The narwhal is one of the two species of the Monodontidae family, the other is the beluga whale. Unlike their female counterparts, the male narwhals have an elongated canine tooth that resembles a tusk. They are generally found in groups of 5-10. Their primary diet consists of Arctic cod, cuttlefish, shrimp and halibut. They are threatened by humans, polar bears, sharks and killer whales and their number has dropped to around 75,000. The Narwhals are known to suffocate during the winter if they are trapped in blocks of ice. To avoid this, dive 2,620 feet during the cold period to avoid predators and freezing temperatures.
- Gray seal
A gray seal in the ocean.
The harbor seal and the gray seal are the two species of seals that originate from Iceland. The gray gasket is larger than the port seal, reaches the feet 9 and weighs 370-680. Gray seals can be distinguished from harbor seals by the fewer body spots, thick shoulders and a broad, pointed head. They inhabit the western, southern and north-western coasts of Iceland. They are found in large numbers in the Myrar area, in Breidafiord bay, in the Strandir area and on the Skagi peninsula. The gray seals feed on species of benthic or demersal fish and dive to the feet 230 to hunt.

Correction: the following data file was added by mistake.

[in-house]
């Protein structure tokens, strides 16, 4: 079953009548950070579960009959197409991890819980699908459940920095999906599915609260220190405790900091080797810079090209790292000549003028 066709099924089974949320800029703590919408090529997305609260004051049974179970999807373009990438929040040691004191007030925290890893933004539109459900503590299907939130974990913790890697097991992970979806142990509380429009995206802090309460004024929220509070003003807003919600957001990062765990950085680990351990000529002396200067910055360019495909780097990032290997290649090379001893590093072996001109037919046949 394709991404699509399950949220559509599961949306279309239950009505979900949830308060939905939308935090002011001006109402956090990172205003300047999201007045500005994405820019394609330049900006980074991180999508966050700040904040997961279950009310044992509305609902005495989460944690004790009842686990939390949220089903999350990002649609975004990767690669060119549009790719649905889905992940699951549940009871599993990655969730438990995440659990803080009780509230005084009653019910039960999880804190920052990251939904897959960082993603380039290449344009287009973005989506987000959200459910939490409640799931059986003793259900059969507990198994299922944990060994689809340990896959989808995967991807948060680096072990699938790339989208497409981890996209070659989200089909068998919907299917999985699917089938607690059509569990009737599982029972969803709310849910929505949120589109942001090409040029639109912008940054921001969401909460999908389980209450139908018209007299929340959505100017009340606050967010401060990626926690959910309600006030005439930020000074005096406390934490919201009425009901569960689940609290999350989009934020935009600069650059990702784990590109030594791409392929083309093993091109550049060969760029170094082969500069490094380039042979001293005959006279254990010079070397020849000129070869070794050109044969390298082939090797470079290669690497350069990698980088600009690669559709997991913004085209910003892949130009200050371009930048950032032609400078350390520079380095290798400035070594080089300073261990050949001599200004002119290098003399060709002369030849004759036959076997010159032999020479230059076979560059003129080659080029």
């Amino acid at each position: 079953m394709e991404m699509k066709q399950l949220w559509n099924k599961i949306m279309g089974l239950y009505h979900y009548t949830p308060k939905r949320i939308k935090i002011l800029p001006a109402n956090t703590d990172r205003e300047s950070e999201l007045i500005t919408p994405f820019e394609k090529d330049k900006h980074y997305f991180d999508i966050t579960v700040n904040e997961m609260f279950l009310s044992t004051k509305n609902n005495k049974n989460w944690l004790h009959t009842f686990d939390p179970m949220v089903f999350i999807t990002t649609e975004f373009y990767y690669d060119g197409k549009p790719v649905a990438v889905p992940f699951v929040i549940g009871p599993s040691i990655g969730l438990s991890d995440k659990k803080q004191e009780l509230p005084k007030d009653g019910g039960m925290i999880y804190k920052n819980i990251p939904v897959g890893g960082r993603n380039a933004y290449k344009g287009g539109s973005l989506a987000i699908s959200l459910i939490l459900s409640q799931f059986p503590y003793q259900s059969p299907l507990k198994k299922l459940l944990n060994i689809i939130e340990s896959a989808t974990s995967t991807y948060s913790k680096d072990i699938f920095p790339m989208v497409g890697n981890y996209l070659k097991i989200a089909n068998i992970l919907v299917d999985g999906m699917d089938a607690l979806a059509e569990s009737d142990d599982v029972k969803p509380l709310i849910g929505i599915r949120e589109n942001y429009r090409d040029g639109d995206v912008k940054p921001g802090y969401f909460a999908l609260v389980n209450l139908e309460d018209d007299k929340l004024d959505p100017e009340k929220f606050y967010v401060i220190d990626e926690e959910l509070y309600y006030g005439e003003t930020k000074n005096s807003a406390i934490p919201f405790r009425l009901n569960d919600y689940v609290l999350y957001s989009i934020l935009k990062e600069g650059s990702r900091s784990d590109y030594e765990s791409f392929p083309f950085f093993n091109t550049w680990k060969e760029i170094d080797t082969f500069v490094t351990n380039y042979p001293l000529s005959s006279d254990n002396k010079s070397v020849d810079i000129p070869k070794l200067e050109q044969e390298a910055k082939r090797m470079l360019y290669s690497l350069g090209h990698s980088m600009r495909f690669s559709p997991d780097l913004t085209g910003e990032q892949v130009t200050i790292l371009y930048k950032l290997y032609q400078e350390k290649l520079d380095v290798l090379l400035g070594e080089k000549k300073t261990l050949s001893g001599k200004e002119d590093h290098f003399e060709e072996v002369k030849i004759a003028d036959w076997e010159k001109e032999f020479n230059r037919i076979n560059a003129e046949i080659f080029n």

- European rabbit
A wild European rabbit.
European rabbits were introduced to Iceland as humans and originally kept as pets. Most of them were released in the wild as recently as 2010 which caused their numbers to multiply. They are now considered an invasive species.